Windows have a significant impact on the look and feel of a home or commercial building. They let natural light filter in and allow you to enjoy the outdoor scenery.
At the same time, they play a role in a building’s energy efficiency — or lack thereof. Excess light shining in can raise indoor temperatures in the summer, and poor insulation can allow precious heat to escape in the winter.
Windows Make a Difference for Energy Efficiency
Residential and commercial buildings are responsible for approximately 40% of all energy usage in the United States. Making buildings green is vital in the fight against climate change, as the process lowers carbon footprints.
Because windows influence how much energy a building needs, they’re an excellent place to start when improving your home’s efficiency. Ideally, your windows should maintain a comfortable temperature inside while keeping the power for heating and cooling low.
Due to increased demand and changes to building codes, windows are becoming more efficient every day. Here are four window-related developments in green construction paving the way forward.
1. Low-Emissivity Coatings
Low-emissivity coatings, also called low-E coatings, were first developed in the 1970s and included a thin sheet of gold. Today, they contain one or more layers of silver.
When applied to a window, the coating reflects infrared and ultraviolet rays from the sun, allowing visible light to pass through while preserving the building’s interior temperature. In the winter, it reflects the heat inside to minimize energy requirements.
Hard low-E coatings are ideal for colder climates since they allow some infrared light to pass through, while soft low-E coatings work best in warm climates. With these windows, you can expect to reduce energy loss by up to 50%, though the initial costs are higher.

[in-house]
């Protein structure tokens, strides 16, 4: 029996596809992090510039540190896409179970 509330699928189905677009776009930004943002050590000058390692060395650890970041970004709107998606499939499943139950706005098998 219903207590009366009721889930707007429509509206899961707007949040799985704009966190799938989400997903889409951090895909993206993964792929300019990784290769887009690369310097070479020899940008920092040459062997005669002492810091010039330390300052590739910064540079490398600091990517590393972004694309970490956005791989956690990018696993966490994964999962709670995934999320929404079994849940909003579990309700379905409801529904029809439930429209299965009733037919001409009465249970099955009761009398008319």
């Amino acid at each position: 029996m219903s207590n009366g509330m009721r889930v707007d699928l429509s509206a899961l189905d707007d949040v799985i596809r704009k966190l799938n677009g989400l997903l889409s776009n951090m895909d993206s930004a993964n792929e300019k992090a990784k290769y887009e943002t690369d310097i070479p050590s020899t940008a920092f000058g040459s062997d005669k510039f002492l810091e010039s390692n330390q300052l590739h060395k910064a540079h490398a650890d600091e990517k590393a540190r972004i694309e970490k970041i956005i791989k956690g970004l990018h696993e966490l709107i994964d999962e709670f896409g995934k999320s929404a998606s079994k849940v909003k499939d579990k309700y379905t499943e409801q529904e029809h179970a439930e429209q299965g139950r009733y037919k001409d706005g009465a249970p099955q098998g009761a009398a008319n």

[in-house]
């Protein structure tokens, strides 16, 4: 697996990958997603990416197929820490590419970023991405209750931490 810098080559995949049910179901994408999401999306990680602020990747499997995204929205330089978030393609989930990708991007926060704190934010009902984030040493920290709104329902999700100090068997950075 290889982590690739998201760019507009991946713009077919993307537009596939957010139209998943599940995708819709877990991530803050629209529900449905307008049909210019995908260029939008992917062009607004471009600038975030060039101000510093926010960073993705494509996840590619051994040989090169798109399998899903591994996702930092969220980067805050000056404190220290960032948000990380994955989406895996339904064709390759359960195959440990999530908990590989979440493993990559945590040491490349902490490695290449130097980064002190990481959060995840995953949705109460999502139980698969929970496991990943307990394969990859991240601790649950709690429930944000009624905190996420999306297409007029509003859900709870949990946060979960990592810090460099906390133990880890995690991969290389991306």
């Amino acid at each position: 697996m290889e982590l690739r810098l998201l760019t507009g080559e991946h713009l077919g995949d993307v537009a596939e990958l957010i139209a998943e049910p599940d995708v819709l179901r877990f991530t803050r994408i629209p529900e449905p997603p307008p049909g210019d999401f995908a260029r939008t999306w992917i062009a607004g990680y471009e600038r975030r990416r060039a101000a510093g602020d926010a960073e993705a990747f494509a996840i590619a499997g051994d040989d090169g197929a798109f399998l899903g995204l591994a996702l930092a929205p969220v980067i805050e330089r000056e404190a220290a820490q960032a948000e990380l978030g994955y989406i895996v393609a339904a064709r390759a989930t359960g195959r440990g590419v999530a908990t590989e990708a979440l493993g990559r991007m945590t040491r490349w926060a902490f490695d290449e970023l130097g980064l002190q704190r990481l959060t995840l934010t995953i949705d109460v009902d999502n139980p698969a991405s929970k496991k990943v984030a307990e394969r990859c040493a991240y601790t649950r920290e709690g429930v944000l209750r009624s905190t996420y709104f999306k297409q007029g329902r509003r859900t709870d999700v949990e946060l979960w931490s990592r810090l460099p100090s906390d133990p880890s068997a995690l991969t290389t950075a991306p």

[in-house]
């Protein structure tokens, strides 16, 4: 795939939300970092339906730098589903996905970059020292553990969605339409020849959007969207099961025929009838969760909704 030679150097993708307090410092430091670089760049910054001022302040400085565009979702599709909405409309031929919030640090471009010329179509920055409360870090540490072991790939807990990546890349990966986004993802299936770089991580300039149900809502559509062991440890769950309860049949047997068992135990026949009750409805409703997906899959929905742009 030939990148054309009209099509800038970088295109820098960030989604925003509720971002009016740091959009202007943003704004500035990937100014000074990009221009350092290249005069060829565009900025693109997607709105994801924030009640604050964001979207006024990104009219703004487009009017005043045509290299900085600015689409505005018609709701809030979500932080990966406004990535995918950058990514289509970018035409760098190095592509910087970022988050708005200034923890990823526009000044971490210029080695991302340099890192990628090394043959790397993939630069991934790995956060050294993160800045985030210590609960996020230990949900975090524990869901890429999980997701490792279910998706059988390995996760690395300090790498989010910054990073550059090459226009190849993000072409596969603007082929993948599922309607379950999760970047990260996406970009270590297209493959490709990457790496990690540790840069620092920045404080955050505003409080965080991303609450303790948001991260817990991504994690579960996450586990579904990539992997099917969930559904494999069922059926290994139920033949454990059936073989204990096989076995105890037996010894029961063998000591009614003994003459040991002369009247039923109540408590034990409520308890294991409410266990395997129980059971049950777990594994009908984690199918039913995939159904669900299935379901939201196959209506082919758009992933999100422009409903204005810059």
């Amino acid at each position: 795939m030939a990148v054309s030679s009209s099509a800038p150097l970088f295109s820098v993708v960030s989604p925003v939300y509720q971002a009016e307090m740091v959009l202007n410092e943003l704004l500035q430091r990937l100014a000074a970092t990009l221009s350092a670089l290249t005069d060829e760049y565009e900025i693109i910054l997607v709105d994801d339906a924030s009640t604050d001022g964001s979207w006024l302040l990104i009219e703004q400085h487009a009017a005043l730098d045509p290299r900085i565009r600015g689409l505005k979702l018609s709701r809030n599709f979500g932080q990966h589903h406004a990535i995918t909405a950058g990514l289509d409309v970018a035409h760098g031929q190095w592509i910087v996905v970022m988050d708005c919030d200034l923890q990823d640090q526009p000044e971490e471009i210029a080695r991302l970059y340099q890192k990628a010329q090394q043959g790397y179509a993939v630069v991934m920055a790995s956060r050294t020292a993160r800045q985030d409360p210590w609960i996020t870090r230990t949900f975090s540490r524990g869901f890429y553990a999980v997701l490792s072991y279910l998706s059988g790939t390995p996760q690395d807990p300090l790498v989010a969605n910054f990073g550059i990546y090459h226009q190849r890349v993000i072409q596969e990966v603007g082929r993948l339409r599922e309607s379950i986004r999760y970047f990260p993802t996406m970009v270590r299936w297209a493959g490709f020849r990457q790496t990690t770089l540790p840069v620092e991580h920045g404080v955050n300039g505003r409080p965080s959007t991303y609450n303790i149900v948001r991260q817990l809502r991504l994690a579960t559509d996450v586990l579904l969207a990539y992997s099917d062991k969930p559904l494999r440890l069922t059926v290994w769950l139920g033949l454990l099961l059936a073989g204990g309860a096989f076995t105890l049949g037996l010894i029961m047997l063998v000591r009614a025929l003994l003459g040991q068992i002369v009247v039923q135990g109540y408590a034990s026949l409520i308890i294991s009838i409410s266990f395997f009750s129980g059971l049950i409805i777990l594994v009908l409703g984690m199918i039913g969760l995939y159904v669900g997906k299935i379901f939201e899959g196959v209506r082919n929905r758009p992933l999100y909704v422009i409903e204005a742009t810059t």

2. Electrochromic Glazing
This type of glazing is a very thin layer of ceramic. When you apply electricity at a low voltage, lithium ions move among the ceramic layers, giving the glass a darker tint. When darkened, the coating limits the amount of sunlight that can pass through, blocks infrared light and reduces glare.
Electrochromic glazing gives you complete control over how much heat and light enter your home. Although windows with this kind of glazing require electricity to function, the amount is small compared to what you save.
3. Thermochromic Glazing
Thermochromic glazing is similar to electrochromic glazing. However, instead of darkening when exposed to an electric current, the coating dims in response to heat from direct sunlight.
With thermochromic glazing, you won’t have to remember to close the shades or activate a switch to keep the sun from overheating your home. The process occurs automatically, similar to transition eyeglass lenses.
4. Vacuum Insulation
At the National Renewable Energy Laboratory (NREL), researchers are developing a new type of window film that uses vacuum capsules invisible to the human eye to provide insulation.
This film could reduce building energy use by up to 33% and will work in tandem with low-E window coatings. Even better, you can apply it to existing windows and preserve the look of your outdoor view.
Choose the Right Windows for Your Home
Investing in energy-efficient windows can help make your home better for the planet. However, if a replacement isn’t an option, you can use other methods to improve eco-friendliness.
For example, you can use caulking and weatherstripping to seal leaks. Plus, blinds and drapes block out heat during the sunniest parts of the day. Low-E and less expensive heat shrink films also prove effective for existing windows.
With these strategies, you can lower your home’s energy usage, making it more environmentally friendly while saving on utility bills. Plus, many green windows, coatings and solutions recoup costs in a few years or less, making the results well worth the effort.